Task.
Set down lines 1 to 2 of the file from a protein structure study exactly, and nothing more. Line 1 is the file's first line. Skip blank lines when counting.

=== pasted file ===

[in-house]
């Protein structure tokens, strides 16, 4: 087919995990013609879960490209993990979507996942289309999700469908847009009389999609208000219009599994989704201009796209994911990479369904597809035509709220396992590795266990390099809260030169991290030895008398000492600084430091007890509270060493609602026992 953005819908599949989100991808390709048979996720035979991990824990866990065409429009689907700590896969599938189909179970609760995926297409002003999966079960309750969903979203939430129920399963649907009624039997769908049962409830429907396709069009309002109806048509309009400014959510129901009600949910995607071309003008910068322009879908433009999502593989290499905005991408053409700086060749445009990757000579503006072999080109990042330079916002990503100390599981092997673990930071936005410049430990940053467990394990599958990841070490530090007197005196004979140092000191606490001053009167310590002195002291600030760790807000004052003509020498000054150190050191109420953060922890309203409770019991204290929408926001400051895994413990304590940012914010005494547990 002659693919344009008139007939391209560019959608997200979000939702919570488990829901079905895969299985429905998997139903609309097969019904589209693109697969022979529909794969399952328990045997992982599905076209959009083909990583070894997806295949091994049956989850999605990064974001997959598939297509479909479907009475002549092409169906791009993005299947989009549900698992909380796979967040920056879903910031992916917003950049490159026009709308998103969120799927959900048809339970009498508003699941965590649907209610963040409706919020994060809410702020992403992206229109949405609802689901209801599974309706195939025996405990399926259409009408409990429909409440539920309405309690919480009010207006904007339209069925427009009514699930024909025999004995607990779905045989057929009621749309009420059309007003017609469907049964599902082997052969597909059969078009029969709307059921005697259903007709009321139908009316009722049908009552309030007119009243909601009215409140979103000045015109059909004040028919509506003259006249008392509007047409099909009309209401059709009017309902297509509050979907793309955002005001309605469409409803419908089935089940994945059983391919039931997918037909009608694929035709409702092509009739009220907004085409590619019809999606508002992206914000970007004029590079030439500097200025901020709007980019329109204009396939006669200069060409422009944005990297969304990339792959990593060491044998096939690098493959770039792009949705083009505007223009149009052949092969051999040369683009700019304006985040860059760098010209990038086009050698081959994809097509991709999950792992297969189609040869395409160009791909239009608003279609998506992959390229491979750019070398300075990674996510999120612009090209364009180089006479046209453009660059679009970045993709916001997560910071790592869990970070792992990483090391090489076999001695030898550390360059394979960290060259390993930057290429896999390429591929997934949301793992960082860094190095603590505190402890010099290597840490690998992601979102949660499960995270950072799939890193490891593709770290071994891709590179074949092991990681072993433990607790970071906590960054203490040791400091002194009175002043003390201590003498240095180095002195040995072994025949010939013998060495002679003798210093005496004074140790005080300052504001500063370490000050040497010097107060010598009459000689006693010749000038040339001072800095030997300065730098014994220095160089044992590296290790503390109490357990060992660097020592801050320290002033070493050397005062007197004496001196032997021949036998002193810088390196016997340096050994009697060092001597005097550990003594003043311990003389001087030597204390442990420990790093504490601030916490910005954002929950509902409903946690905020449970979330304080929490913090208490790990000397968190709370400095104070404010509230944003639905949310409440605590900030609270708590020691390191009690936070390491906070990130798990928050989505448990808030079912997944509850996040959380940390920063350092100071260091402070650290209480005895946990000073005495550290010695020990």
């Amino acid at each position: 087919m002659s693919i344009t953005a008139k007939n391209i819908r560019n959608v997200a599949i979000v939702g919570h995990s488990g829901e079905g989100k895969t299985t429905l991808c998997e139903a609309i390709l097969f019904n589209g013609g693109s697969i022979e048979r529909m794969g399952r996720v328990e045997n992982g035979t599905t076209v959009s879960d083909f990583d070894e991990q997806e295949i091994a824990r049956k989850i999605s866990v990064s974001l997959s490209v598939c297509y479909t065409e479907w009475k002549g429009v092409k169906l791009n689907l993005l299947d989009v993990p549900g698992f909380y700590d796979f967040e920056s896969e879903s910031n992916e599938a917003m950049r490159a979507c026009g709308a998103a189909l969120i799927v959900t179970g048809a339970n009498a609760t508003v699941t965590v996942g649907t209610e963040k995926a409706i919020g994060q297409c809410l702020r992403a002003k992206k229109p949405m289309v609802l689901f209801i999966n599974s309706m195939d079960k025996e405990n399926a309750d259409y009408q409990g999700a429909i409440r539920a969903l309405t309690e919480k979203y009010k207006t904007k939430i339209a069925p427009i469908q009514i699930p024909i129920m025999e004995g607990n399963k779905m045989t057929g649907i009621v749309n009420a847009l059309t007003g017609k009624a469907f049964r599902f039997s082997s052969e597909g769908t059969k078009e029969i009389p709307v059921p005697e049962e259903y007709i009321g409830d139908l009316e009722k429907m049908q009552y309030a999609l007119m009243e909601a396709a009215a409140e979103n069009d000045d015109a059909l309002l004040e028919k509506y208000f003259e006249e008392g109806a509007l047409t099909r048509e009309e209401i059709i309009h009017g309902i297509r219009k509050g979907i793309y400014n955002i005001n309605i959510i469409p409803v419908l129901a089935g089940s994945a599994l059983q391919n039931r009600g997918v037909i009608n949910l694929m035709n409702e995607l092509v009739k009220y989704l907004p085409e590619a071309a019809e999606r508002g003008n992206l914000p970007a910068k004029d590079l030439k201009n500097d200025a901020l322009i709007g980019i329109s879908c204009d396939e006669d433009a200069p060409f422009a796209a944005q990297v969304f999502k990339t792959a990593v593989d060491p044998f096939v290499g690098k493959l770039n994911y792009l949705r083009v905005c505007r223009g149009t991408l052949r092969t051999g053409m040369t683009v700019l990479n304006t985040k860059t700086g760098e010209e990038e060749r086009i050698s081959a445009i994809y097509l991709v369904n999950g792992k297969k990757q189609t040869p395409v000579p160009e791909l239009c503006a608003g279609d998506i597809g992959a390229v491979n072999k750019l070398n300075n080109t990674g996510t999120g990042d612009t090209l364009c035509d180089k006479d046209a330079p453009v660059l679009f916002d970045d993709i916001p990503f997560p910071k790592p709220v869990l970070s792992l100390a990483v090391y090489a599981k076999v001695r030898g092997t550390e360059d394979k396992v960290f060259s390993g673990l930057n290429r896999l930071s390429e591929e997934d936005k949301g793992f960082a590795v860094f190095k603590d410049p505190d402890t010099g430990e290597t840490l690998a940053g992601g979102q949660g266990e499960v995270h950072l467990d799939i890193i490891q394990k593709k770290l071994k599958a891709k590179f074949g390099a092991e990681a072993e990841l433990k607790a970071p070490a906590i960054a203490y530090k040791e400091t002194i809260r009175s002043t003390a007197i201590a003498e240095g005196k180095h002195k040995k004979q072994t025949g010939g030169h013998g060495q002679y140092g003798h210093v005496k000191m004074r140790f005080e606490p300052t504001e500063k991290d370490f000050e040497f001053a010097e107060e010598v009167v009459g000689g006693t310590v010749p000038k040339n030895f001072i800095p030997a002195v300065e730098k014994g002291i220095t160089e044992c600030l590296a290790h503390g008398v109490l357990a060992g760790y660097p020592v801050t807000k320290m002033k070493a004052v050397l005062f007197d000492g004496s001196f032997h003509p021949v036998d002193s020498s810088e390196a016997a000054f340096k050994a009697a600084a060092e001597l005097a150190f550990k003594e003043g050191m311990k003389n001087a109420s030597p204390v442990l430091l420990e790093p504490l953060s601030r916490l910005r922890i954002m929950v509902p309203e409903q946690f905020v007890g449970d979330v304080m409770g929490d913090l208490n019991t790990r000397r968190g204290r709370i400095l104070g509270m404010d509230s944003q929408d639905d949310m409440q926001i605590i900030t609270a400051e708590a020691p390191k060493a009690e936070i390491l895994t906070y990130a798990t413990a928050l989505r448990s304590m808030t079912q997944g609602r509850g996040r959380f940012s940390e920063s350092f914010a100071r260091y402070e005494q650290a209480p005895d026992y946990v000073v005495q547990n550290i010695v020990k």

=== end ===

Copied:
[in-house]
């Protein structure tokens, strides 16, 4: 087919995990013609879960490209993990979507996942289309999700469908847009009389999609208000219009599994989704201009796209994911990479369904597809035509709220396992590795266990390099809260030169991290030895008398000492600084430091007890509270060493609602026992 953005819908599949989100991808390709048979996720035979991990824990866990065409429009689907700590896969599938189909179970609760995926297409002003999966079960309750969903979203939430129920399963649907009624039997769908049962409830429907396709069009309002109806048509309009400014959510129901009600949910995607071309003008910068322009879908433009999502593989290499905005991408053409700086060749445009990757000579503006072999080109990042330079916002990503100390599981092997673990930071936005410049430990940053467990394990599958990841070490530090007197005196004979140092000191606490001053009167310590002195002291600030760790807000004052003509020498000054150190050191109420953060922890309203409770019991204290929408926001400051895994413990304590940012914010005494547990 002659693919344009008139007939391209560019959608997200979000939702919570488990829901079905895969299985429905998997139903609309097969019904589209693109697969022979529909794969399952328990045997992982599905076209959009083909990583070894997806295949091994049956989850999605990064974001997959598939297509479909479907009475002549092409169906791009993005299947989009549900698992909380796979967040920056879903910031992916917003950049490159026009709308998103969120799927959900048809339970009498508003699941965590649907209610963040409706919020994060809410702020992403992206229109949405609802689901209801599974309706195939025996405990399926259409009408409990429909409440539920309405309690919480009010207006904007339209069925427009009514699930024909025999004995607990779905045989057929009621749309009420059309007003017609469907049964599902082997052969597909059969078009029969709307059921005697259903007709009321139908009316009722049908009552309030007119009243909601009215409140979103000045015109059909004040028919509506003259006249008392509007047409099909009309209401059709009017309902297509509050979907793309955002005001309605469409409803419908089935089940994945059983391919039931997918037909009608694929035709409702092509009739009220907004085409590619019809999606508002992206914000970007004029590079030439500097200025901020709007980019329109204009396939006669200069060409422009944005990297969304990339792959990593060491044998096939690098493959770039792009949705083009505007223009149009052949092969051999040369683009700019304006985040860059760098010209990038086009050698081959994809097509991709999950792992297969189609040869395409160009791909239009608003279609998506992959390229491979750019070398300075990674996510999120612009090209364009180089006479046209453009660059679009970045993709916001997560910071790592869990970070792992990483090391090489076999001695030898550390360059394979960290060259390993930057290429896999390429591929997934949301793992960082860094190095603590505190402890010099290597840490690998992601979102949660499960995270950072799939890193490891593709770290071994891709590179074949092991990681072993433990607790970071906590960054203490040791400091002194009175002043003390201590003498240095180095002195040995072994025949010939013998060495002679003798210093005496004074140790005080300052504001500063370490000050040497010097107060010598009459000689006693010749000038040339001072800095030997300065730098014994220095160089044992590296290790503390109490357990060992660097020592801050320290002033070493050397005062007197004496001196032997021949036998002193810088390196016997340096050994009697060092001597005097550990003594003043311990003389001087030597204390442990420990790093504490601030916490910005954002929950509902409903946690905020449970979330304080929490913090208490790990000397968190709370400095104070404010509230944003639905949310409440605590900030609270708590020691390191009690936070390491906070990130798990928050989505448990808030079912997944509850996040959380940390920063350092100071260091402070650290209480005895946990000073005495550290010695020990």